A large park is coming to NoMa, and its design includes a lawn and a children’s play area. There will also be a café situated around two pedestrian walkways that extend DC’s street grid through the space.

This will soon be a great new park. The view here is from Harry Thomas Way NE. The MBT runs down the far side of the space. Image from Google Maps.

Previously known as the NoMa Green, the park will go up on two acres next to the Metropolitan Branch Trail (MBT), north of the New York Avenue bridge. Heading up both the park’s design and construction is the NoMa Parks Foundation, an affiliate of the NoMa Business Improvement District (BID). It bought the land from Pepco in January.

Robin-Eve Jasper, president of both the parks foundation and BID, has described the park as the “most important thing” that the organization will do for parks in the neighborhood.

Landscape architecture firm Nelson Byrd Woltz, which is known locally for its work on the public spaces in North Bethesda Market and on the landscape design guidelines for the McMillan Sand Filtration Site, won the design competition.

In May, the space gained half an acre thanks to a donation from developer Folger-Pratt, which plans a large development on the empty plot just to the north of the park (the “future private development” in the map below). The donation means there’s space to make the trail’s S-curve at R Street a lot easier to ride.

An early conceptual drawing of the full large park site. Image by NoMa BID.

Extending the city grid to define spaces in the park

The park will have walkways that follow the paths of Q Street and 3rd Street and break the space up into four quadrants— like the District itself. Each quadrant will have a separate use, including a café and restroom building in one, a possible children’s garden in another, and the large lawn that the BID has sought for the park in another.

“You have these long incredible avenues and boulevards that stitch the city together… they’re kind of what DC is all about,” said Thomas Woltz, principal at Nelson Byrd Woltz, at a community meeting on the park in October.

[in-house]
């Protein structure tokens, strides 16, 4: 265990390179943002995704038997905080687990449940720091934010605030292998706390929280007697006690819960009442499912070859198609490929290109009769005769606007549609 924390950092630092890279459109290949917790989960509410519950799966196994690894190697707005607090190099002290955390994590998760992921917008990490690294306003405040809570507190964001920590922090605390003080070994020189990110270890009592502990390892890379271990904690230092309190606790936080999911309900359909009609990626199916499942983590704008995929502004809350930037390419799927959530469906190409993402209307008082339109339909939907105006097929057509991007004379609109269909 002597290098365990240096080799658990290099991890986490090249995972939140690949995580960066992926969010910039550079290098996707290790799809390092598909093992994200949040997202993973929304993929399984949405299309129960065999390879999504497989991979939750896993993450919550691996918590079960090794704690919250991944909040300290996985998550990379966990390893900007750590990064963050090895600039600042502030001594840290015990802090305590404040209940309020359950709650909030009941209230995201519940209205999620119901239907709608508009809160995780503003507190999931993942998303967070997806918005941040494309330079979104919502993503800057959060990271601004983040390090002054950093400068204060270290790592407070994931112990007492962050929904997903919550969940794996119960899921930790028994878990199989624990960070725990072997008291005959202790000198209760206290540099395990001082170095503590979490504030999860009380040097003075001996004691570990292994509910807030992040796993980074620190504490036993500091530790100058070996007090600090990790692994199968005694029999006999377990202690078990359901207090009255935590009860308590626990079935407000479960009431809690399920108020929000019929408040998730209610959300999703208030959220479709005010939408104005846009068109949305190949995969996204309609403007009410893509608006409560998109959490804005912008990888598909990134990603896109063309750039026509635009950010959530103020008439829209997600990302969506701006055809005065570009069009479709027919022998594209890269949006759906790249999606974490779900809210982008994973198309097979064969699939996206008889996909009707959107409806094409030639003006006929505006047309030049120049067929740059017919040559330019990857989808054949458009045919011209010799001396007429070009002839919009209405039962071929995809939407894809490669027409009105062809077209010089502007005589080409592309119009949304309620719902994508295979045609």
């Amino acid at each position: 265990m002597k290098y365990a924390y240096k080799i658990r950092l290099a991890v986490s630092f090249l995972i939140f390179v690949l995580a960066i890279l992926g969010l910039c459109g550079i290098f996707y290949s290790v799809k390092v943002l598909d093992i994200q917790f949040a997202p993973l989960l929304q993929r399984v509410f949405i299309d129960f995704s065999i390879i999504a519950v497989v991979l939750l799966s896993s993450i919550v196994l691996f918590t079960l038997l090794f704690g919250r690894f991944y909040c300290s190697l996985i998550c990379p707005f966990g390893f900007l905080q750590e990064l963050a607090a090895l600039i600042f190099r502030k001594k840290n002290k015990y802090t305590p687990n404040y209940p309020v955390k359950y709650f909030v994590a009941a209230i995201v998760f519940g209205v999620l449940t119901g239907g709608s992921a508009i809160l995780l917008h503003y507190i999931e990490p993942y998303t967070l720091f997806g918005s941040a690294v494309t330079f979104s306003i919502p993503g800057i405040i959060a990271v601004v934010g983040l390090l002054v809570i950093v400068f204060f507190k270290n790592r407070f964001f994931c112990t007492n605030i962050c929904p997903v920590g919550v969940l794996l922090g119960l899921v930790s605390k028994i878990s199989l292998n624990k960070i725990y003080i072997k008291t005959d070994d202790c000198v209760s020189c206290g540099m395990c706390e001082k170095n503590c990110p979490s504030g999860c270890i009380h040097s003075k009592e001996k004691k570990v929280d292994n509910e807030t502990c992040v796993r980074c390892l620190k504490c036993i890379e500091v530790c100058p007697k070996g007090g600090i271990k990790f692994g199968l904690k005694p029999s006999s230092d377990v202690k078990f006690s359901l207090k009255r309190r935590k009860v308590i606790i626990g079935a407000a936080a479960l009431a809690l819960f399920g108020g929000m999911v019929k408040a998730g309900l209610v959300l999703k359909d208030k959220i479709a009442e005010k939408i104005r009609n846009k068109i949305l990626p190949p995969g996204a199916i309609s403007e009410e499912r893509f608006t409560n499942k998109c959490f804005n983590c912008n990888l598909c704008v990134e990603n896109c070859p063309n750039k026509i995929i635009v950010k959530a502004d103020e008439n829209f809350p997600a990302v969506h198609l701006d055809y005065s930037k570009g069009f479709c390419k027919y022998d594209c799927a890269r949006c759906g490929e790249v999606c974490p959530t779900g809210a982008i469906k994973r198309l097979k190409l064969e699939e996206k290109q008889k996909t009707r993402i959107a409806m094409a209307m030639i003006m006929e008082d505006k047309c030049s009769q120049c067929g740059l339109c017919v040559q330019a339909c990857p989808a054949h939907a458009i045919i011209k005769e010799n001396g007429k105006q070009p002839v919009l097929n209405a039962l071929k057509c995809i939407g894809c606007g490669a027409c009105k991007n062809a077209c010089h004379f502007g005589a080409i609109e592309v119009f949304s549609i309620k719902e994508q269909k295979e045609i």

The park’s four quadrants. Image by Nelson Byrd Woltz.

One aspect of the plan is a “remediation” meadow, named such for the pollution in the soil that will be taken out by planting native flora, that Woltz says recalls the site’s industrial past. The meadow will also have a boardwalk and a small hill, with the latter acting as a natural barrier between the pedestrian and bike traffic on the trail and people in the park.

This is an example of adding topography that engages users in park spaces, which was an element that designers highlighted when they looked at other parks as models for this one earlier this year.

Other aspects in the plan include imbedding old railroad rails in the paved areas at the edge of the park as a reminder of its history as the Eckington Yards, says Woltz.

A view of rails imbedded in the ground and the potential cafe from the street. Image by Nelson Byrd Woltz.

The design also includes a dog park in the half acre of green space created by the softening of the curve on the MBT at the northernmost end of the Pepco site. This would complement the dog park that the NoMa BID plans for the corner of Third Street and L Street NE.

Community engagement ahead

The NoMa BID plans to engage the community and work with the team at Nelson Byrd Woltz to finalize the park design’s details throughout this year. Under its latest timeline, construction could begin as early as 2017, and it could be be complete by 2018.

Attendees at the October meeting were given the chance to review the conceptual design for the space and chat with officials. One point that was raised was how, by following the city grid, the Q Street path meets the MBT at a point north of the southernmost junction of the trail and park, where many residents of Eckington will walk to reach popular destinations like the NoMa-Gallaudet Metro station.

Image by Nelson Byrd Woltz and modified by the author.

NoMa BID officials and the designers welcomed the comments, saying that the designs are just the first in the process.